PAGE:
“The snakes are not bad, they do no harm” – the Vodoo adept repeats. We are travelling in Benin, where Voodoo is an official religion. The Voodoo practitioner is a perfectly respectable and trustworthy person. And indeed – although Natascha was quite nervous before our visit to the Python temple in Ouidah, she is unperturbed. In fact, she even likes the soft snakes curling around her arms.
In February we spent around two weeks travelling in Benin and found it a calm, friendly, and quite hassle-free country.
Yovo yovo, Bon Soir, yovo yovo, Bon Soir! Ça va bien, merci!“,
Even the children shouting at the sight of rare Whites (yovo), without fail, were hilarious more than annoying.
A voodoo ceremony
One evening, in Abomey, we stand behind the music troupe and watch the main square in front of the temple. Voodoo dignitaries of different temples and orders sit in front of us. It is towards them that perhaps 200 extravagantly-clad Voodoo adepts are dancing and twirling. There’s a choreography behind the movement of the skilled dancers, but on the other hand it is obviously a ritual and not a show, not even for the benefit of the seated bonzes.
Voodoo is an official religion in Benin, just as Christianity and Islam. Indeed, everyone we meet (including Christians and Muslims) is eager to explain that Voodoo here is not about black magic, but about good behaviour, ancient rituals, and positive wishes. They also stress that all the religions respect each other. Quite often the Voodoo temples are situated just next to churches and mosques. Presumably, the government’s decision in the 1990s to upgrade Voodoo also had a positive effect on Christian-Muslim relations.
Friendly people we met travelling in Berlin
Nine years ago, we spent some time travelling in Senegal and Mali and remember these countries, especially Senegal, as quite aggressive and demanding in terms of patience, and endurance of heat, dirt, and crammed spaces. To our surprise, on our trip in Benin we were often only 4 passengers in a shared taxi (instead of up to 7 adult travellers plus children in a regular sedan in Togo).
The food in Benin was another pleasant surprise: We had a lot of fresh and incredibly sweet pineapples which fruit vendors in the street skilfully cut up in a bag without ever touching the fruit part itself . You even get toothpicks, so you don’t have to touch the bites with your own, probably dirty, hands! And, at least in the big cities, there were vegetarian restaurants with tofu dishes! Friendly passers-by would always help us to find a good place.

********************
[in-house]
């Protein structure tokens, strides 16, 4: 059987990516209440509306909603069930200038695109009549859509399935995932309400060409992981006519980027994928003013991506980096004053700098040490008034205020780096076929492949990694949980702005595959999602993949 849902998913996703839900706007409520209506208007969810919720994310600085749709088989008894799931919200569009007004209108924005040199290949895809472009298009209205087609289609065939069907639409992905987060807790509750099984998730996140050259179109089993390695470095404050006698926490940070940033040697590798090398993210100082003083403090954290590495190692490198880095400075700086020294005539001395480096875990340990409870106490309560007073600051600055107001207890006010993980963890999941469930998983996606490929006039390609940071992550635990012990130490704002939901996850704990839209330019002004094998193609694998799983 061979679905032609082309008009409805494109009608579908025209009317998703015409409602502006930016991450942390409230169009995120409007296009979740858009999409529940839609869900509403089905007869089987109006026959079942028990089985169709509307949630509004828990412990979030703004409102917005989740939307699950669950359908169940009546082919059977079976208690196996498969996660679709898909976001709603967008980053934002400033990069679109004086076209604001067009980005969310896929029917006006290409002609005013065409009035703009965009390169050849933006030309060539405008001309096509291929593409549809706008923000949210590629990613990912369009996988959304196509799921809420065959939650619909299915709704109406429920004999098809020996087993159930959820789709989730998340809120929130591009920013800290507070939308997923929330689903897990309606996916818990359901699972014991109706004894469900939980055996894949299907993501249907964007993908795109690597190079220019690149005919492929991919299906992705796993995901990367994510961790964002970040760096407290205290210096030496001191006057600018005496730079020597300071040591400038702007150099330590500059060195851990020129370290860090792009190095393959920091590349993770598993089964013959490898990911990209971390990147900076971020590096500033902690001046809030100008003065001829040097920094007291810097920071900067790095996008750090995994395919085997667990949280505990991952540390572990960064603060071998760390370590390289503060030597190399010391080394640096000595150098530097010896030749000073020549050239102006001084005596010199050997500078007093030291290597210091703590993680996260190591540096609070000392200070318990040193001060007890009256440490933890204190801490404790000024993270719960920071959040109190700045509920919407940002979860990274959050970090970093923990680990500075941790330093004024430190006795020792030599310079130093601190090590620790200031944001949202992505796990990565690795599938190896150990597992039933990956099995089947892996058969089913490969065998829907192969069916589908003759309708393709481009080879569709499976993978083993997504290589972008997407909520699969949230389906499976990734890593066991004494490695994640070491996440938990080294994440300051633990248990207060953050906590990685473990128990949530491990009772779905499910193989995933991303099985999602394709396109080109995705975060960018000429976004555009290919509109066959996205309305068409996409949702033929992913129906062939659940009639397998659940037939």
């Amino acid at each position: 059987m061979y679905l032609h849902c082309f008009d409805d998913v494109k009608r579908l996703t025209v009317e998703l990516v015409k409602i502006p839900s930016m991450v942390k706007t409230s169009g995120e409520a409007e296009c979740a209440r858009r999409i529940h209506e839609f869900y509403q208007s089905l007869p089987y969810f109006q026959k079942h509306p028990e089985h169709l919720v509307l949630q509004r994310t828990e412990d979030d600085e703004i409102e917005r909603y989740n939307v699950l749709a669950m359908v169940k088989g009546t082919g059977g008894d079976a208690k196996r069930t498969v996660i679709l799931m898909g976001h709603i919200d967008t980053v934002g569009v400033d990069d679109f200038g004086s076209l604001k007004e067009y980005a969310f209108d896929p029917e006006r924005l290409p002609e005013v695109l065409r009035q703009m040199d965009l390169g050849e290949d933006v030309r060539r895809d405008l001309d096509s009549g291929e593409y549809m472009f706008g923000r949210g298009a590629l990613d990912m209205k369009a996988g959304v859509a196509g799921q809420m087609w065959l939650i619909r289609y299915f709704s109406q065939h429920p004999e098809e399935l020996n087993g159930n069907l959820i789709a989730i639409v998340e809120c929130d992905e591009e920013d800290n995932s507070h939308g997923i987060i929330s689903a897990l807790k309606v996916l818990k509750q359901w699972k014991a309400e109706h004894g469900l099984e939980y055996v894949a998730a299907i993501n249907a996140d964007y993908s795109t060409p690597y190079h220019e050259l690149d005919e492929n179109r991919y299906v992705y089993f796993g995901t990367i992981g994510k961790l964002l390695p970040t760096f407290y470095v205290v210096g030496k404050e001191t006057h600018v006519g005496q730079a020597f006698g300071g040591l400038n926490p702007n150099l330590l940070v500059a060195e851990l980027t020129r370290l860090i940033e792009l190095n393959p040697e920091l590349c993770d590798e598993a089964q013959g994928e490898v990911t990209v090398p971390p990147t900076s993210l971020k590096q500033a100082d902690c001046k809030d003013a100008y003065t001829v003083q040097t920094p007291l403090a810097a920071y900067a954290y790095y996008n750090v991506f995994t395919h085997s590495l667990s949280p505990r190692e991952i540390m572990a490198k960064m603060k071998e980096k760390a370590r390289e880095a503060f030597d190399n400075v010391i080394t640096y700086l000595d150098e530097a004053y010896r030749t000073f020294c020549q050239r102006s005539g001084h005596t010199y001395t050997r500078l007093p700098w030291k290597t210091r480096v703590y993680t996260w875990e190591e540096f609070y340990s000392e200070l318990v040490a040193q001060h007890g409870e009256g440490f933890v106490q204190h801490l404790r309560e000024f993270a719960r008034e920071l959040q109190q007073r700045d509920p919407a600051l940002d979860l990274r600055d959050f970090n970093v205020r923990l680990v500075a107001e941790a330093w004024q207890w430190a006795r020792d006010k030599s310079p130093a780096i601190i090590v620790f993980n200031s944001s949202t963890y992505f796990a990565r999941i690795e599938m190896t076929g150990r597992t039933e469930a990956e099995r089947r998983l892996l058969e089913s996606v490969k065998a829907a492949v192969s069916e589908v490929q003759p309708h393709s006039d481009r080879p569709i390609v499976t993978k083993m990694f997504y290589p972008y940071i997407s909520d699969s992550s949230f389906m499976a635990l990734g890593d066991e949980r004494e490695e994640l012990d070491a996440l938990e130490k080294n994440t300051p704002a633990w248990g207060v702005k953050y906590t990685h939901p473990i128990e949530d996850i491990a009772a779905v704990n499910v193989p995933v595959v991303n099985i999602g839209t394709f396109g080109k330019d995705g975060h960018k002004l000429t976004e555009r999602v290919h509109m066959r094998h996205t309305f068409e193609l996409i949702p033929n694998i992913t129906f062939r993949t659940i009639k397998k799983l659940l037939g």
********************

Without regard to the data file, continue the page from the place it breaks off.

Brazilian influences in Benin
Moreover Benin also offers a number of sightseeing places. They are perhaps not the world’s top-priority must-sees, but it was enough to keep us occupied and provide some structure to our travel days and the Benin trip as a whole. Those included a wide range of very different historical buildings: from crumbling colonial houses to construction styles influenced by Brazilian immigrants, who “returned” to Africa after the abolition of slavery, to traditional royal housing compounds.
We especially enjoyed our visit to Ganvié near Cotonou, a whole village built on stilts in a lake.
Further in the North, the Ottamari people have been building their tata houses like small fortresses. The large buildings have small round huts and storage houses all on top of the main house’s flat roof.
The aim of our original idea to travel to Benin in the first place, however, was unattainable. We knew that even before we arrived in the country – we had first seen the spectacular Benin Bronzes in an exhibition in Tokyo, long ago. They are Warrior sculptures, bronze heads, and square bronze plaques with images from the Royal Court of Benin, most dating from the 16th to 19th century.
It doesn’t really matter that these kings were based not in today’s country named Benin but in the City of Benin in what is today Nigeria. Even there, Benin is not a sightseeing destination. The city was sacked and looted in the 19th century, and practically all the famed bronze sculptures ended up in museums in Berlin and London.
We went to see some of the most beautiful pieces at a current exhibition in the Bode Museum, Berlin. And, we saw a few more at the decidedly worthwhile (if crammed) International Museum of African Art (Musée international du Golfe de Guinée) in neighbouring Togo.
During this trip we visited Togo, Benin and Burkina Faso, and liked Benin the most.
Costs of travelling in Benin as backpackers for 13 days
With total travel costs of just below 800 € for the two of us while travelling in Benin, the country was not extremely cheap for travellers. Nevertheless, it was quite affordable. Of course, we also had costs for the air ticket from Europe to Lome/ Togo and visa costs of 75 Euro p.P. More often than not, we opted for mid-range accommodation (around 20 €) while travelling in Benin. Long-distance transport in Benin, at least for backpackers, was cheap and reasonably comfortable. In contrast, we also spent some money on sightseeing entrance fees, on tourist guides and on a 4×4 to Pendjari National Park.
+++Our experience of travelling in Benin was not sponsored in any way. We organised and paid everything ourselves.+++
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